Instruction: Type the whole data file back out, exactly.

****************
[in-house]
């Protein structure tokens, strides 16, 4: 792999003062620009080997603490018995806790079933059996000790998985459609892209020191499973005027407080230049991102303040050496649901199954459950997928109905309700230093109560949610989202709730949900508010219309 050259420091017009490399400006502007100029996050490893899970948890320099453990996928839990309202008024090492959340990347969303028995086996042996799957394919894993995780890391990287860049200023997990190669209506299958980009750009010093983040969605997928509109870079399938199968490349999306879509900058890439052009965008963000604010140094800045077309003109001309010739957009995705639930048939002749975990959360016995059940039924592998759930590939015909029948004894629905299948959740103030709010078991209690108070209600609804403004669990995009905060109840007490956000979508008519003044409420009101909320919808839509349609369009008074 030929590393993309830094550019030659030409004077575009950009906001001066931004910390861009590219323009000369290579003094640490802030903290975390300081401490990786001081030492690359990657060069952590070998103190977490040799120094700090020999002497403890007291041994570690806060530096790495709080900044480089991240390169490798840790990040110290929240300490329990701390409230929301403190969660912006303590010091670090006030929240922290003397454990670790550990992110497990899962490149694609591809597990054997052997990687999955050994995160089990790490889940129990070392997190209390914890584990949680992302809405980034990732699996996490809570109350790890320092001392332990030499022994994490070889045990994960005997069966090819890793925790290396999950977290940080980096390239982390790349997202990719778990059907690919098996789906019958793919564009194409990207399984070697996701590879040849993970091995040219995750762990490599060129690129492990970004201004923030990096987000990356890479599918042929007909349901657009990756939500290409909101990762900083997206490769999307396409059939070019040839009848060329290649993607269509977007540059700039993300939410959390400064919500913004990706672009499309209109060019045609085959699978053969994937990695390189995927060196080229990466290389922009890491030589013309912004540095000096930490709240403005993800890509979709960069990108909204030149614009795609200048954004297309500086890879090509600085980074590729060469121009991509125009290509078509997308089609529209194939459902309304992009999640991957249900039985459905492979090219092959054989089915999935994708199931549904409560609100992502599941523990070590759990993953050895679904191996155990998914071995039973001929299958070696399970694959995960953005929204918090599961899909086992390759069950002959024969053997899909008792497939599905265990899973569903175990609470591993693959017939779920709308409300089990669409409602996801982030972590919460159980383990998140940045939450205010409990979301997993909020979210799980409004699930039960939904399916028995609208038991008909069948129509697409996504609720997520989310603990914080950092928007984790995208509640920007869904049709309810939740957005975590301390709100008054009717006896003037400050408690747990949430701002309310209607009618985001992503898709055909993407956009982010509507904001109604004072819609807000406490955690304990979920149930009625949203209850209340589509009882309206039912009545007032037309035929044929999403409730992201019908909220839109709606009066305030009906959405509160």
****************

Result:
[in-house]
């Protein structure tokens, strides 16, 4: 792999003062620009080997603490018995806790079933059996000790998985459609892209020191499973005027407080230049991102303040050496649901199954459950997928109905309700230093109560949610989202709730949900508010219309 050259420091017009490399400006502007100029996050490893899970948890320099453990996928839990309202008024090492959340990347969303028995086996042996799957394919894993995780890391990287860049200023997990190669209506299958980009750009010093983040969605997928509109870079399938199968490349999306879509900058890439052009965008963000604010140094800045077309003109001309010739957009995705639930048939002749975990959360016995059940039924592998759930590939015909029948004894629905299948959740103030709010078991209690108070209600609804403004669990995009905060109840007490956000979508008519003044409420009101909320919808839509349609369009008074 030929590393993309830094550019030659030409004077575009950009906001001066931004910390861009590219323009000369290579003094640490802030903290975390300081401490990786001081030492690359990657060069952590070998103190977490040799120094700090020999002497403890007291041994570690806060530096790495709080900044480089991240390169490798840790990040110290929240300490329990701390409230929301403190969660912006303590010091670090006030929240922290003397454990670790550990992110497990899962490149694609591809597990054997052997990687999955050994995160089990790490889940129990070392997190209390914890584990949680992302809405980034990732699996996490809570109350790890320092001392332990030499022994994490070889045990994960005997069966090819890793925790290396999950977290940080980096390239982390790349997202990719778990059907690919098996789906019958793919564009194409990207399984070697996701590879040849993970091995040219995750762990490599060129690129492990970004201004923030990096987000990356890479599918042929007909349901657009990756939500290409909101990762900083997206490769999307396409059939070019040839009848060329290649993607269509977007540059700039993300939410959390400064919500913004990706672009499309209109060019045609085959699978053969994937990695390189995927060196080229990466290389922009890491030589013309912004540095000096930490709240403005993800890509979709960069990108909204030149614009795609200048954004297309500086890879090509600085980074590729060469121009991509125009290509078509997308089609529209194939459902309304992009999640991957249900039985459905492979090219092959054989089915999935994708199931549904409560609100992502599941523990070590759990993953050895679904191996155990998914071995039973001929299958070696399970694959995960953005929204918090599961899909086992390759069950002959024969053997899909008792497939599905265990899973569903175990609470591993693959017939779920709308409300089990669409409602996801982030972590919460159980383990998140940045939450205010409990979301997993909020979210799980409004699930039960939904399916028995609208038991008909069948129509697409996504609720997520989310603990914080950092928007984790995208509640920007869904049709309810939740957005975590301390709100008054009717006896003037400050408690747990949430701002309310209607009618985001992503898709055909993407956009982010509507904001109604004072819609807000406490955690304990979920149930009625949203209850209340589509009882309206039912009545007032037309035929044929999403409730992201019908909220839109709606009066305030009906959405509160």